But shortly after the appeal by Ismail Haniyeh, Israeli troops opened fire on a car in the West Bank town of Bethlehem and killed four Palestinian militants, clouding the prospects for a cease-fire.
This violence comes after an earlier arrest raid in the West Bank Wednesday morning where Israeli troops killed an Islamic Jihad militant in a pre-dawn gun battle, according to Palestinians and the Israeli military.
CBS News correspondent Robert Berger reported that killing was a sign that thebetween Palestinian militants and Israel that had briefly kept the peace, was in jeopardy.
Among the conditions for an end to fighting that Haniyeh set earlier was a halt to Israeli military operations in the West Bank.
"We are talking about a mutual comprehensive calm, which means that the enemy must fulfill its obligations," Haniyeh said in a speech at Gaza City's Islamic University. "The Israelis must stop the aggression ... including assassinations and invasions, end the sanctions and open the borders."
Haniyeh's offer came amid signs that Israel and Hamas are moving closer to an Egyptian-brokered deal to end weeks of fighting that have killed more than 120 Palestinians and five Israelis.
Israel stepped up attacks on Gaza two weeks ago in response to repeated rocket barrages on southern Israeli towns by Hamas militants. The fighting has subsided in recent days. But both sides have denied talk of a formal truce and there are no direct contacts.
The U.S. fears continued fighting will torpedo peace talks between Israel and moderate Palestinian President Mahmoud Abbas, who controls a West Bank government that rivals Hamas' rule of Gaza.
Hamas does not recognize Israel's right to exist and is sworn to its destruction. Israel refuses to deal with the Hamas government.
But cutting a deal with Hamas would amount to international recognition of its control of Gaza. Israel and Abbas - who are involved in internationally backed peace talks - would essentially be agreeing to work with the militants instead of trying to topple them, allowing Hamas to stay in power while they try to negotiate a peace deal.
The deal could also give Abbas a new foothold in the area.
At the center of the arrangement would be deployment of officers loyal to Abbas at Gaza's border crossings with Israel and Egypt. Hamas officials said they accept such a deployment in principle, even though it means giving up some control. They said they have given Egypt names of pro-Abbas officers who would be acceptable to Hamas.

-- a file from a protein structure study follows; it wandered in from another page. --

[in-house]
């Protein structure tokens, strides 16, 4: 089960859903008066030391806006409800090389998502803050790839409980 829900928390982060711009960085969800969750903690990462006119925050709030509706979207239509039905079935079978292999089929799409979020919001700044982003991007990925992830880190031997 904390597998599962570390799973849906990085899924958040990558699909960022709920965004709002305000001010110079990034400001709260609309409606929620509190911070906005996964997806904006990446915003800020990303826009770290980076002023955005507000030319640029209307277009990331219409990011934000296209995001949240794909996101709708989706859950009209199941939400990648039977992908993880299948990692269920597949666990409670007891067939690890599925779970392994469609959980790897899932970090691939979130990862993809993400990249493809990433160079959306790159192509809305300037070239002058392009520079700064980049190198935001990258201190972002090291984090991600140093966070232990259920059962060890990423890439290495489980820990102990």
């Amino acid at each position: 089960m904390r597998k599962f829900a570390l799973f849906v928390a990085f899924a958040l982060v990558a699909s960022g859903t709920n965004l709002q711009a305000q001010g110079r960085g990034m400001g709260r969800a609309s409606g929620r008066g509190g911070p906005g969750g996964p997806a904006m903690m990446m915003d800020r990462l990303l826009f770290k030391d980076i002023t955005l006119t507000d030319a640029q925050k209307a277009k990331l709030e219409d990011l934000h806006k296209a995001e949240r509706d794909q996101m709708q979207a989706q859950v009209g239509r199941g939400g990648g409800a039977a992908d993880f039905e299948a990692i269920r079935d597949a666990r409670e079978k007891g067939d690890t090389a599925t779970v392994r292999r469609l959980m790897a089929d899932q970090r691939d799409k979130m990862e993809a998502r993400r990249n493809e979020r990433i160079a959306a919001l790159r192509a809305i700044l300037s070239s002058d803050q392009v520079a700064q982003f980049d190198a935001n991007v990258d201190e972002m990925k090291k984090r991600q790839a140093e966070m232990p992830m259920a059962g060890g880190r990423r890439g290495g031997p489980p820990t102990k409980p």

Haniyeh said "all of the factions are involved," signaling that Hamas' call for a halt to the fighting has the support of smaller militant groups that have often scuttled cease-fire attempts in the past.
Haniyeh used the word "tahdia," or calm, to describe the informal cease-fire he sought. He did not use the Arabic word "hudna," which is interpreted as a more formal truce. Both terms denote a temporary cease-fire rather than a permanent peace, but even the subtle differences between the words has led to fierce debate among Arabs in past cease-fire efforts.
Israel has repeatedly warned that Hamas would use any lull to rearm. And Israeli Defense Minister Ehud Barak made clear Wednesday that a cease-fire was not yet in place.
"We are not in a situation of an arrangement here," Barak said during a tour of the Gaza border. "We are in the midst of operations aimed at stopping rocket fire," he added. "There is no change in what we're doing. What awaits us here is more operations."
The remarks were followed by the Israeli West Bank attack. Palestinian security officials said one of the four killed was the commander of Islamic Jihad in the Bethlehem area, Mohammed Shehadeh, and two others were also members of Islamic Jihad. The fourth belonged to the Al Aqsa Martyrs Brigades, a violent offshoot of Abbas' Fatah.
Islamic Jihad leader Nafez Azzam in Gaza denounced the killings.
"This new crime reflects the true face of the occupation," he said. "Killing still continues while they are talking about the possibility of bringing calm. But if they think that calm means Palestinian surrender, they are mistaken."
While Haniyeh's demands were not new, the timing and location of the speech were significant. Haniyeh had been in hiding for several weeks during heavy fighting with Israel, and only has felt safe enough to appear in public in recent days.
With U.S. backing, Egypt has been trying to broker a truce.
"There are efforts by the Egyptian brothers who are working on this issue. We as Palestinians are waiting for the Israeli answers," Haniyeh said. "The ball is in Israel's court."
Hamas officials said they have proposed that security forces loyal to Abbas, their fierce rival, be allowed to monitor Gaza's border crossings.
"We have agreed to have the Palestinian Authority staff on the border, not our staff, as long as those involved in corruption be excluded," said Alaa Araj, an adviser to Haniyeh. "The details are being discussed in Cairo."
Allowing Abbas' men to guard the crossings would mark a significant concession by Hamas, which has ruled Gaza since violently ousting the presidents' forces last June. But it might be acceptable to Israel given its peace talks with Abbas.
Abbas has refused to speak to Hamas since the takeover, demanding it first relinquish power.
Israel and Abbas hope to reach a final peace agreement by the end of the year. But Israel has said it cannot carry out any deal until Abbas regains control of Gaza.
The Palestinians want an independent state that includes the West Bank and Gaza - areas located on opposite sides of Israel.